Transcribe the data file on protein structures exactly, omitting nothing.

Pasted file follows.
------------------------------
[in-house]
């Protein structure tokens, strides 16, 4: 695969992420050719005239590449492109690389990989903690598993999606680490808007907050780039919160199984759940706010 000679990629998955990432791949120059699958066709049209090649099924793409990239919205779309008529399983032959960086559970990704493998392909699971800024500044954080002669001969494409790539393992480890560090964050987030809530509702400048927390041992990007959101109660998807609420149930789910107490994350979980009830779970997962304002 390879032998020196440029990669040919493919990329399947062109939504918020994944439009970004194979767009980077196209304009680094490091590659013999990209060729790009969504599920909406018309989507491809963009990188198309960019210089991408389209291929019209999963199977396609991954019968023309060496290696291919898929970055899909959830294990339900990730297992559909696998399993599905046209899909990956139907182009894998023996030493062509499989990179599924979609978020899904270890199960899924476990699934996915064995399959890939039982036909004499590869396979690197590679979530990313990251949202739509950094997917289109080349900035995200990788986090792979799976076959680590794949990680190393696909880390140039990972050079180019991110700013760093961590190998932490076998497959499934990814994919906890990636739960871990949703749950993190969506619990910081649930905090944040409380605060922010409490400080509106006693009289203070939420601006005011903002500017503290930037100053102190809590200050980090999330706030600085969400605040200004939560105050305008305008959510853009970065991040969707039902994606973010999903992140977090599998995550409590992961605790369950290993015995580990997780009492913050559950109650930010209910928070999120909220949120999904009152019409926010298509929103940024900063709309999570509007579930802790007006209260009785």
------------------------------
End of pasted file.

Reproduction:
[in-house]
């Protein structure tokens, strides 16, 4: 695969992420050719005239590449492109690389990989903690598993999606680490808007907050780039919160199984759940706010 000679990629998955990432791949120059699958066709049209090649099924793409990239919205779309008529399983032959960086559970990704493998392909699971800024500044954080002669001969494409790539393992480890560090964050987030809530509702400048927390041992990007959101109660998807609420149930789910107490994350979980009830779970997962304002 390879032998020196440029990669040919493919990329399947062109939504918020994944439009970004194979767009980077196209304009680094490091590659013999990209060729790009969504599920909406018309989507491809963009990188198309960019210089991408389209291929019209999963199977396609991954019968023309060496290696291919898929970055899909959830294990339900990730297992559909696998399993599905046209899909990956139907182009894998023996030493062509499989990179599924979609978020899904270890199960899924476990699934996915064995399959890939039982036909004499590869396979690197590679979530990313990251949202739509950094997917289109080349900035995200990788986090792979799976076959680590794949990680190393696909880390140039990972050079180019991110700013760093961590190998932490076998497959499934990814994919906890990636739960871990949703749950993190969506619990910081649930905090944040409380605060922010409490400080509106006693009289203070939420601006005011903002500017503290930037100053102190809590200050980090999330706030600085969400605040200004939560105050305008305008959510853009970065991040969707039902994606973010999903992140977090599998995550409590992961605790369950290993015995580990997780009492913050559950109650930010209910928070999120909220949120999904009152019409926010298509929103940024900063709309999570509007579930802790007006209260009785």